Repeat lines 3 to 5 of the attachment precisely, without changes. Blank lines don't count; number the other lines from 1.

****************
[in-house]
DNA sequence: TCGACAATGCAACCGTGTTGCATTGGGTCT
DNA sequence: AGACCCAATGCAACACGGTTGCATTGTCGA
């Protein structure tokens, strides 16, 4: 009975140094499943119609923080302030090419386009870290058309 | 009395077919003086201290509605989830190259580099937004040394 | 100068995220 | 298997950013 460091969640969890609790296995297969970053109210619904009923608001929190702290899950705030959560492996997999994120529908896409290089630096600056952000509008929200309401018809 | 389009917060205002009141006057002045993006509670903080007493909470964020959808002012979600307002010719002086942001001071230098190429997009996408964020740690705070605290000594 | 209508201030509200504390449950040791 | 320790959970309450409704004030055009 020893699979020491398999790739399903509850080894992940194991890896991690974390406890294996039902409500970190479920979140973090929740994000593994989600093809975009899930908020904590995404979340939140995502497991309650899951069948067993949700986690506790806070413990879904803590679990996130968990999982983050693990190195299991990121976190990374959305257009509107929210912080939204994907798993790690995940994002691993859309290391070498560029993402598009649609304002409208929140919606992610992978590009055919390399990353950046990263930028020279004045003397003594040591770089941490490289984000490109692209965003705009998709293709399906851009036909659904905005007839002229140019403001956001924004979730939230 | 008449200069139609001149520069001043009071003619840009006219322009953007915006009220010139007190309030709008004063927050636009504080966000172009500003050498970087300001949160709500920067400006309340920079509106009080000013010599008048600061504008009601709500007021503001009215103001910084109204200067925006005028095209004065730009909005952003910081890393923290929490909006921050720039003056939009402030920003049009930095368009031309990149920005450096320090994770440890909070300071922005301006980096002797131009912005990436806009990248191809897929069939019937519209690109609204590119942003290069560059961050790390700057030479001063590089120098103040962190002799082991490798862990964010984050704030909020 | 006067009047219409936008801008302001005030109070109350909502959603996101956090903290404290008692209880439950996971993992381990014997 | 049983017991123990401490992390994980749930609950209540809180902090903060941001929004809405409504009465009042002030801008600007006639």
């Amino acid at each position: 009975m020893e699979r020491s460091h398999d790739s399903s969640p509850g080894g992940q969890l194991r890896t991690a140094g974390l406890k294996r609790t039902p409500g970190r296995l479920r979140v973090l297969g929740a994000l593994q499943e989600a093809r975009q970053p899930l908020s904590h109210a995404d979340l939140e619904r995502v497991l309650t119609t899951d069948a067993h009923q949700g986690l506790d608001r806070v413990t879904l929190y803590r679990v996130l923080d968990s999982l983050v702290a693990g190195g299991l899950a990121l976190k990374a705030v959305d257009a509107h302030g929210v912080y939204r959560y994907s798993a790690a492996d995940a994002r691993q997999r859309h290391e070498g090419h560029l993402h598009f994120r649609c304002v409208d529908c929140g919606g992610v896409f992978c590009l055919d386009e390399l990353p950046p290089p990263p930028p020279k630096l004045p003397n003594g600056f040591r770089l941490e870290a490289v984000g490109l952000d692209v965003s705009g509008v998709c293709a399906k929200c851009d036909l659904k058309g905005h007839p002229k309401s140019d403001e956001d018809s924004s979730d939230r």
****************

DNA sequence: AGACCCAATGCAACACGGTTGCATTGTCGA
């Protein structure tokens, strides 16, 4: 009975140094499943119609923080302030090419386009870290058309 | 009395077919003086201290509605989830190259580099937004040394 | 100068995220 | 298997950013 460091969640969890609790296995297969970053109210619904009923608001929190702290899950705030959560492996997999994120529908896409290089630096600056952000509008929200309401018809 | 389009917060205002009141006057002045993006509670903080007493909470964020959808002012979600307002010719002086942001001071230098190429997009996408964020740690705070605290000594 | 209508201030509200504390449950040791 | 320790959970309450409704004030055009 020893699979020491398999790739399903509850080894992940194991890896991690974390406890294996039902409500970190479920979140973090929740994000593994989600093809975009899930908020904590995404979340939140995502497991309650899951069948067993949700986690506790806070413990879904803590679990996130968990999982983050693990190195299991990121976190990374959305257009509107929210912080939204994907798993790690995940994002691993859309290391070498560029993402598009649609304002409208929140919606992610992978590009055919390399990353950046990263930028020279004045003397003594040591770089941490490289984000490109692209965003705009998709293709399906851009036909659904905005007839002229140019403001956001924004979730939230 | 008449200069139609001149520069001043009071003619840009006219322009953007915006009220010139007190309030709008004063927050636009504080966000172009500003050498970087300001949160709500920067400006309340920079509106009080000013010599008048600061504008009601709500007021503001009215103001910084109204200067925006005028095209004065730009909005952003910081890393923290929490909006921050720039003056939009402030920003049009930095368009031309990149920005450096320090994770440890909070300071922005301006980096002797131009912005990436806009990248191809897929069939019937519209690109609204590119942003290069560059961050790390700057030479001063590089120098103040962190002799082991490798862990964010984050704030909020 | 006067009047219409936008801008302001005030109070109350909502959603996101956090903290404290008692209880439950996971993992381990014997 | 049983017991123990401490992390994980749930609950209540809180902090903060941001929004809405409504009465009042002030801008600007006639």
């Amino acid at each position: 009975m020893e699979r020491s460091h398999d790739s399903s969640p509850g080894g992940q969890l194991r890896t991690a140094g974390l406890k294996r609790t039902p409500g970190r296995l479920r979140v973090l297969g929740a994000l593994q499943e989600a093809r975009q970053p899930l908020s904590h109210a995404d979340l939140e619904r995502v497991l309650t119609t899951d069948a067993h009923q949700g986690l506790d608001r806070v413990t879904l929190y803590r679990v996130l923080d968990s999982l983050v702290a693990g190195g299991l899950a990121l976190k990374a705030v959305d257009a509107h302030g929210v912080y939204r959560y994907s798993a790690a492996d995940a994002r691993q997999r859309h290391e070498g090419h560029l993402h598009f994120r649609c304002v409208d529908c929140g919606g992610v896409f992978c590009l055919d386009e390399l990353p950046p290089p990263p930028p020279k630096l004045p003397n003594g600056f040591r770089l941490e870290a490289v984000g490109l952000d692209v965003s705009g509008v998709c293709a399906k929200c851009d036909l659904k058309g905005h007839p002229k309401s140019d403001e956001d018809s924004s979730d939230r």